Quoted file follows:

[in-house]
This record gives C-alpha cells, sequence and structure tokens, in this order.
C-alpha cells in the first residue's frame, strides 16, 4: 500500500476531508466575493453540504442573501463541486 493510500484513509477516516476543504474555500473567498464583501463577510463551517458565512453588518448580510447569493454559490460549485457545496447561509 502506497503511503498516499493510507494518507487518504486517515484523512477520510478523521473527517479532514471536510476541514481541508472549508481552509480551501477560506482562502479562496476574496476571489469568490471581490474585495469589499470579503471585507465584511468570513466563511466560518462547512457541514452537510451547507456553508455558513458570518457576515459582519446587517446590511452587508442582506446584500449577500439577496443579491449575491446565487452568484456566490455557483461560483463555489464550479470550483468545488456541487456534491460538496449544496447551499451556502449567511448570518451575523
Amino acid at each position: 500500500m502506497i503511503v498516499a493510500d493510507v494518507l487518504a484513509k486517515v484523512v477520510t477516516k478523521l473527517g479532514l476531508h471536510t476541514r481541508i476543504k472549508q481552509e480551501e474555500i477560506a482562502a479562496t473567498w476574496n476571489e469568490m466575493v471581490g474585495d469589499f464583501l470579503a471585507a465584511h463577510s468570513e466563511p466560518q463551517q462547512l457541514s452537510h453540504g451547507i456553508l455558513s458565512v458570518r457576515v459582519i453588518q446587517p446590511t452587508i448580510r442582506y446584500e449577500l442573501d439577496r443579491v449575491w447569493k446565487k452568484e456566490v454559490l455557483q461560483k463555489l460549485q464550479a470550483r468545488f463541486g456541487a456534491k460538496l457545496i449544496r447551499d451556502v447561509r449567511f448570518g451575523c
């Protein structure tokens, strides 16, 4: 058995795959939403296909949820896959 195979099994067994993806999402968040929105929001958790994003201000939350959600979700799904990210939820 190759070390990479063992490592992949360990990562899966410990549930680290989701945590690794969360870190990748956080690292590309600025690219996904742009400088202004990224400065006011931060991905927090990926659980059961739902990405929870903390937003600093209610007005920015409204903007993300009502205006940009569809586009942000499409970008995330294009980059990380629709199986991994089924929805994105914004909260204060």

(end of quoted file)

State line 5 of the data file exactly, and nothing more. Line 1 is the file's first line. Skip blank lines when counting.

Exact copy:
């Protein structure tokens, strides 16, 4: 058995795959939403296909949820896959 195979099994067994993806999402968040929105929001958790994003201000939350959600979700799904990210939820 190759070390990479063992490592992949360990990562899966410990549930680290989701945590690794969360870190990748956080690292590309600025690219996904742009400088202004990224400065006011931060991905927090990926659980059961739902990405929870903390937003600093209610007005920015409204903007993300009502205006940009569809586009942000499409970008995330294009980059990380629709199986991994089924929805994105914004909260204060």